Much of his work built on the efforts of Marshall McLuhan, who pioneered communications theory and became trendy in the academy, Silicon Valley and, eventually, with the Wired magazine crowd in a way that Postman has rarely been. “I always had a problem with Marshall McLuhan being considered this super-cool guy who is sort of aloof,” Lanier says. “It reminded me a little of Andy Warhol.”
McLuhan, who was a generation older, was even more a product of the print age than Postman, but his writing on its passing was more ambivalent. He became a guru to the young, gave a wide-ranging interview with Playboy (a publication hard to imagine as a forum for Postman’s ideas) in 1969, and both celebrated and criticized the emergence of a post-print, electronic-primitive global village: “I view such upheavals with total personal dislike and dissatisfaction,” McLuhan told the magazine, adding that once the wrenching change was complete, we would likely arrive in a more creative, sexually open, and less alienated society.
Postman, though, saw himself as a dissenting voice in a swirl of enthusiasm for pop culture, electronic media, and new technology in general. He wrote in “Technopoly,” a book that speaks to the digital age despite being written before it began: “Those who cultivate competence in the use of a new technology become an elite group that are granted undeserved authority and prestige by those who have no such competence.”
The technology scholar Sherry Turkle met Postman at a New York University summit in the '80s, at a time in which digital utopians were assailing her work; the two discussed the importance of telling people what they don't want to hear.
“Neil Postman was sensible and encouraging,” recalls Turkle. “He said that my interviews and observations told a story about the personal costs of technology that people would not necessarily want to hear but [which] in the end, would resonate with their experience.” And Postman told her, “People don't want the difficult conversations, but they'll appreciate them."
Turkle is now an MIT professor and author of “Alone Together: Why We Expect More From Technology and Less From Each Other,” an essential book on digital alienation. “I think that the growing appreciation of Postman,” she says, “comes from his having started so many difficult conversations.”
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Perhaps most central to all of Postman’s work was the notion, which he shared with McLuhan, that technology is not neutral. “As a culture moves from orality to writing to printing to televising, its ideas of truth move with it,” he wrote. “Truth, like time itself, is a product of a conversation man has with himself about and through the techniques of communication he has invented.” Even more basically, he was concerned not just how we used our tools – gunpowder, the clock, the printing press, the television, the computer – but how our tools use us. And unlike theorists who took a detached, on-one-hand/on-the-other hand view of media, Postman made clear where his values were: “Some ways of truth-telling are better than others, and therefore have a healthier influence on the cultures that adopt them.”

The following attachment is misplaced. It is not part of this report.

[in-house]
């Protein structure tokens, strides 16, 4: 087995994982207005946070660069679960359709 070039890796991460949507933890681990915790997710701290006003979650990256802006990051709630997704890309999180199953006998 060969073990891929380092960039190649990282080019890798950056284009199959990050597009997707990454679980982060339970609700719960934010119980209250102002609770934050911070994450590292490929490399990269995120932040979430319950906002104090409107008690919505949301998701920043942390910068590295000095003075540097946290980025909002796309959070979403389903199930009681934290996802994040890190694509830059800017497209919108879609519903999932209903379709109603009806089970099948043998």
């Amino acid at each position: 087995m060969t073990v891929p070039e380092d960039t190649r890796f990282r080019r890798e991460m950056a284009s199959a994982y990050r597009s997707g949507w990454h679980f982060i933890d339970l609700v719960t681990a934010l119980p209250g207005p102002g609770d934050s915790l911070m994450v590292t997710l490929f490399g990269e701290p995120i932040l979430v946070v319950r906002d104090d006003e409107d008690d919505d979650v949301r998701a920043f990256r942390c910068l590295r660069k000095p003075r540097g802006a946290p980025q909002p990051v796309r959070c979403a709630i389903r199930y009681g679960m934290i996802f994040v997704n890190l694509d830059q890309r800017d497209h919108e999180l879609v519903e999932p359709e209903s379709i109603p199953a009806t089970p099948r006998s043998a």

Unlike McLuhan, who wrote in a dense, aphoristic style, embedded imagery from advertising in his texts and sometimes turned his pages into visual elements in themselves – or like contemporary communications scholars, whose work is often built on impenetrable theoretical language -- Postman was a straightforward and eminently lucid writer in the tradition of Orwell.
In the ‘80s – as network news was dominant, MTV ubiquitous, and a Hollywood actor sat in the White House – the image seemed to Postman to be displacing print, a huge shift from the world Gutenberg made. It was, in a phrase he would use later, a collision of worldviews. The result of his inquiry was “Amusing Ourselves to Death: Public Discourse in the Age of Show Business.” (The writer Steve Almond recently quoted from the book to show that Postman had predicted Stephen Colbert: “the act of criticism itself would, in the end, be co-opted by television. The parodists would become celebrities, would star in movies, and would end up making television commercials.”)
The book’s foreword made one of his most famous arguments – that it’s Huxley, and not Orwell, who best foresaw contemporary America:
What Orwell feared were those who would ban books. What Huxley feared was that there would be no reason to ban a book, for there would be no one who wanted to read one. Orwell feared those who would deprive us of information. Huxley feared those who would give us so much we would be reduced to passivity and egoism. Orwell feared that the truth would be concealed from us. Huxley feared the truth would be drowned in a sea of irrelevance.
Postman, of course, was not the first thinker to look at the effects of visual culture on politics. Historian Daniel Boorstin described the process in his 1961 book “The Image: A Guide to Pseudo-events in America” and several '60s journalists looked at how television shaped the Kennedy and Nixon races.